Student Loans: Today’s Financial Time Bomb

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Student Loans: Today’s Financial Time Bomb

Perhaps the most important factor in winning the jobs war is building human capital.  Human capital is defined by the quantity, age, gender, education, experience, and attitudes of those who make up the workforce.  The characteristics that we can tweak at this point are limited to education, experience, and attitudes; and of these, education has the highest leverage.

America’s universities have done a great job of maximizing the capabilities of the top 5 to 10 percent, but that’s not good enough to win the jobs war.  Standardized tests say we’ve done a poor job of getting the average American ready for the 21st century job market.  Worse yet, we’ve invested trillions in this endeavor and the resulting student loans have only bought us a new financial bubble waiting to explode. 

The warning signs of a financial bubble are certainly there, including: 

  • Cheap money
  • Loans that nearly anyone can get

The signs of an impending burst are emerging as well, including:

  • Widespread inability to make payments on student loans
  • Rising defaults and downgrades for some student loan asset-backed securities

These factors bring back unpleasant memories of the recent housing bust, complete with growing numbers of Americans going bankrupt.

Just how bad is it?  Here are some numbers to consider.1, 2, 3

  • The average cost of tuition has soared 440 percent in the last 25 years; that’s more than four times the rate of inflation.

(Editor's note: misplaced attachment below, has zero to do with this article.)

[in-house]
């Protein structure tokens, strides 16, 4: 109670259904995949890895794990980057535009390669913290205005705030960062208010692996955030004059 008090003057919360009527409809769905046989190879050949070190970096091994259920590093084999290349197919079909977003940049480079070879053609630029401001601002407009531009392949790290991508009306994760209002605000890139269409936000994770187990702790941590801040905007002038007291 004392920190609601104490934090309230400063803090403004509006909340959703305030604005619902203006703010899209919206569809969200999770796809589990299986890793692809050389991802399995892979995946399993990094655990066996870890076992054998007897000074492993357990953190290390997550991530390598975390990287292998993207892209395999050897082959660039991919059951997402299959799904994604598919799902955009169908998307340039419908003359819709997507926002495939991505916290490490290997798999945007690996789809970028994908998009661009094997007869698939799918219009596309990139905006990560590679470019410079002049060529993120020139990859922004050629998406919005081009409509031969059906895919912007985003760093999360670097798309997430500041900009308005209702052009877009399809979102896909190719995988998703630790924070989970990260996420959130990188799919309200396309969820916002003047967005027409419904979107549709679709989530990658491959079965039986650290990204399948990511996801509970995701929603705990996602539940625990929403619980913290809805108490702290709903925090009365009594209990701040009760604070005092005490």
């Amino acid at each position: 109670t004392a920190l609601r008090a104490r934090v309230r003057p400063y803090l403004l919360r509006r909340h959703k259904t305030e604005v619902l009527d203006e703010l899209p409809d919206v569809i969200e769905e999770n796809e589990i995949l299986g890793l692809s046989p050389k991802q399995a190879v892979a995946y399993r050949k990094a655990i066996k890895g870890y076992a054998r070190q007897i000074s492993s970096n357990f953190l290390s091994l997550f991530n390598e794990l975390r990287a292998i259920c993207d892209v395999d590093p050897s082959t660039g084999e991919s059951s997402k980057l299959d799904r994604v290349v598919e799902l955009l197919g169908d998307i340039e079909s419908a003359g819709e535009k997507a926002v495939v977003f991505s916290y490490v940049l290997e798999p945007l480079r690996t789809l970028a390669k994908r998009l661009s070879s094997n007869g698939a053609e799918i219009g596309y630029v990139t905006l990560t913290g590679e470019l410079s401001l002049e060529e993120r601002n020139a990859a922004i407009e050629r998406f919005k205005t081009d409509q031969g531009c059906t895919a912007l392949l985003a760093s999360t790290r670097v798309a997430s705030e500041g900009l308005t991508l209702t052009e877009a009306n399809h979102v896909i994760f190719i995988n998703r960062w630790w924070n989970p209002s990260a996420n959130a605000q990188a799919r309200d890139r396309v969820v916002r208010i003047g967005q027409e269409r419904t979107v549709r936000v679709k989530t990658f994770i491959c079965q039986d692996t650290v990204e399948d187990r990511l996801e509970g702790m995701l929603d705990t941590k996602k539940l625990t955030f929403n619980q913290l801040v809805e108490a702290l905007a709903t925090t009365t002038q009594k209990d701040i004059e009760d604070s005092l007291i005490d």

• Unable to keep up with rising costs, students have increasingly turned to loans.  In 2010, student borrowing surpassed the $100 billion mark.
  • In 2011, total outstanding loans exceeded $1 trillion, surpassing credit card debt for the first time.
  • Graduating college seniors in 2010 owed, on average, $25,250.  That was a 5 percent increase from 2009.
  • College loans that parents owe on behalf of their children have jumped 75 percent since the 2005-2006 school year.
  • These parents, on average, owe $34,000 in student loans for their children in a climate of stagnating wages.
  • College graduates from the class of 2010 were reportedly unemployed at a rate of 9.1 percent

This final statistic has contributed to a growing crisis; 80 percent of bankruptcy attorneys say that in the past three to four years, potential clients with student loan debt have increased “significantly” or “somewhat.”

Another analysis reported that of borrowers from the Class of 2005, 25 percent became delinquent at some point and 15 percent defaulted...

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